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Article: Effects of age of acquisition on brain activation during Chinese character recognition

TitleEffects of age of acquisition on brain activation during Chinese character recognition
Authors
KeywordsArbitrary mapping hypothesis
Chinese
Written AoA
Issue Date2008
PublisherPergamon. The Journal's web site is located at http://www.elsevier.com/locate/neuropsychologia
Citation
Neuropsychologia, 2008, v. 46 n. 7, p. 2086-2090 How to Cite?
AbstractThe age of acquisition of a word (AoA) has a specific effect on brain activation during word identification in English and German. However, the neural locus of AoA effects differs across studies. According to Hernandez and Fiebach [Hernandez, A., & Fiebach, C. (2006). The brain bases of reading late-learned words: Evidence from functional MRI. Visual Cognition, 13(8), 1027-1043], the effects of AoA on brain activation depend on the predictability of the connections between input (orthography) and output (phonology) in a lexical network. We tested this hypothesis by examining AoA effects in a non-alphabetic script with relatively arbitrary mappings between orthography and phonology-Chinese. Our results showed that the effects of AoA in Chinese speakers are located in brain regions that are spatially distinctive including the bilateral middle temporal gyrus and the left inferior parietal cortex. An additional finding was that word frequency had an independent effect on brain activation in the right middle occipital gyrus only. We conclude that spatially distinctive effects of AoA on neural activity depend on the predictability of the mappings between orthography and phonology and reflect a division of labour towards greater lexical-semantic retrieval in non-alphabetic scripts. © 2008 Elsevier Ltd. All rights reserved.
Persistent Identifierhttp://hdl.handle.net/10722/91981
ISSN
2015 Impact Factor: 2.989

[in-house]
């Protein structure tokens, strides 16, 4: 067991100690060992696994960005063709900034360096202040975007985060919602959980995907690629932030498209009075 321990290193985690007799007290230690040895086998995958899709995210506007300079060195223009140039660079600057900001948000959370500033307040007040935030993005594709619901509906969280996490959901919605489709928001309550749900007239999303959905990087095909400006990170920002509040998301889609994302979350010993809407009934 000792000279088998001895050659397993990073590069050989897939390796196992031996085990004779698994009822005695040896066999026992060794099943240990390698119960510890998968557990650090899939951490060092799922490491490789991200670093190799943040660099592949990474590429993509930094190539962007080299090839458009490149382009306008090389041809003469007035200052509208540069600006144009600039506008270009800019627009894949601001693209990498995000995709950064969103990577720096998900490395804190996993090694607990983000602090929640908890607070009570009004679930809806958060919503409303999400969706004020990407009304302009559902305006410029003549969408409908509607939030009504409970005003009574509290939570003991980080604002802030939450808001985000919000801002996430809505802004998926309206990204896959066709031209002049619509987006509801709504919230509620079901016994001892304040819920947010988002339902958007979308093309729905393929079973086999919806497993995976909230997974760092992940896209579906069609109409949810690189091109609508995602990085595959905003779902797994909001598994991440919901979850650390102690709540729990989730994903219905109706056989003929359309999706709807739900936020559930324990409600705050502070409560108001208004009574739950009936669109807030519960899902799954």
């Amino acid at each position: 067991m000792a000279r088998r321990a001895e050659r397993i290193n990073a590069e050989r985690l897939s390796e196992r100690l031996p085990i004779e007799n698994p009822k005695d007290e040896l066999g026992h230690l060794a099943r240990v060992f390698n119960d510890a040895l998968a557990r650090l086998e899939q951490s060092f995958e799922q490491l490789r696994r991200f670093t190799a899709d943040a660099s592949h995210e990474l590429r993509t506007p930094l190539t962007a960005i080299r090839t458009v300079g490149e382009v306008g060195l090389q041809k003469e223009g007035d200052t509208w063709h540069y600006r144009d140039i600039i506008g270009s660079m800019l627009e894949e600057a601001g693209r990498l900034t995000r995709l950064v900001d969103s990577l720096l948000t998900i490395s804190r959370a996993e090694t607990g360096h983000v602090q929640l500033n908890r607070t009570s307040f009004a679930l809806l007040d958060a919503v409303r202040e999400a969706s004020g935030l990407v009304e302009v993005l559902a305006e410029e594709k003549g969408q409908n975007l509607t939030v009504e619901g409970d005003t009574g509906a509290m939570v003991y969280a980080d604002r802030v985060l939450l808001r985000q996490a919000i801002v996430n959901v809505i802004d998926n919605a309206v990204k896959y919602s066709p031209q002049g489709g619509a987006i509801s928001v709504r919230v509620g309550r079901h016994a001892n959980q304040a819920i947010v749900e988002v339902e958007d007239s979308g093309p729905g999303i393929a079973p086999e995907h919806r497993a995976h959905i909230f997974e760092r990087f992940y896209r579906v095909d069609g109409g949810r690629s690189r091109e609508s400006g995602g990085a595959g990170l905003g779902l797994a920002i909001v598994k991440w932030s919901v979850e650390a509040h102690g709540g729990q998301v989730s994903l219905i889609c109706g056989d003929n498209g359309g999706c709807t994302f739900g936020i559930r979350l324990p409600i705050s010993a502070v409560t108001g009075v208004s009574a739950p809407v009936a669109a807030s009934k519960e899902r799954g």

2015 SCImago Journal Rankings: 2.072
ISI Accession Number ID
References

 

DC FieldValueLanguage
dc.contributor.authorWeekes, BSen_HK
dc.contributor.authorChan, AHDen_HK
dc.contributor.authorTan, LHen_HK
dc.date.accessioned2010-09-17T10:32:31Z-
dc.date.available2010-09-17T10:32:31Z-
dc.date.issued2008en_HK
dc.identifier.citationNeuropsychologia, 2008, v. 46 n. 7, p. 2086-2090en_HK
dc.identifier.issn0028-3932en_HK
dc.identifier.urihttp://hdl.handle.net/10722/91981-
dc.description.abstractThe age of acquisition of a word (AoA) has a specific effect on brain activation during word identification in English and German. However, the neural locus of AoA effects differs across studies. According to Hernandez and Fiebach [Hernandez, A., & Fiebach, C. (2006). The brain bases of reading late-learned words: Evidence from functional MRI. Visual Cognition, 13(8), 1027-1043], the effects of AoA on brain activation depend on the predictability of the connections between input (orthography) and output (phonology) in a lexical network. We tested this hypothesis by examining AoA effects in a non-alphabetic script with relatively arbitrary mappings between orthography and phonology-Chinese. Our results showed that the effects of AoA in Chinese speakers are located in brain regions that are spatially distinctive including the bilateral middle temporal gyrus and the left inferior parietal cortex. An additional finding was that word frequency had an independent effect on brain activation in the right middle occipital gyrus only. We conclude that spatially distinctive effects of AoA on neural activity depend on the predictability of the mappings between orthography and phonology and reflect a division of labour towards greater lexical-semantic retrieval in non-alphabetic scripts. © 2008 Elsevier Ltd. All rights reserved.en_HK
dc.languageengen_HK
dc.publisherPergamon. The Journal's web site is located at http://www.elsevier.com/locate/neuropsychologiaen_HK
dc.relation.ispartofNeuropsychologiaen_HK
dc.subjectArbitrary mapping hypothesisen_HK
dc.subjectChineseen_HK
dc.subjectWritten AoAen_HK
dc.titleEffects of age of acquisition on brain activation during Chinese character recognitionen_HK
dc.typeArticleen_HK
dc.identifier.emailWeekes, BS: weekes@hku.hken_HK
dc.identifier.emailTan, LH: tanlh@hku.hken_HK
dc.identifier.authorityWeekes, BS=rp01390en_HK
dc.identifier.authorityTan, LH=rp01202en_HK
dc.description.naturelink_to_subscribed_fulltext-
dc.identifier.doi10.1016/j.neuropsychologia.2008.01.020en_HK
dc.identifier.pmid18325545-
dc.identifier.scopuseid_2-s2.0-44349147762en_HK
dc.relation.referenceshttp://www.scopus.com/mlt/select.url?eid=2-s2.0-44349147762&selection=ref&src=s&origin=recordpageen_HK
dc.identifier.volume46en_HK
dc.identifier.issue7en_HK
dc.identifier.spage2086en_HK
dc.identifier.epage2090en_HK
dc.identifier.isiWOS:000257277600032-
dc.publisher.placeUnited Kingdomen_HK
dc.identifier.scopusauthoridWeekes, BS=6701924212en_HK
dc.identifier.scopusauthoridChan, AHD=23766960600en_HK
dc.identifier.scopusauthoridTan, LH=7402233462en_HK

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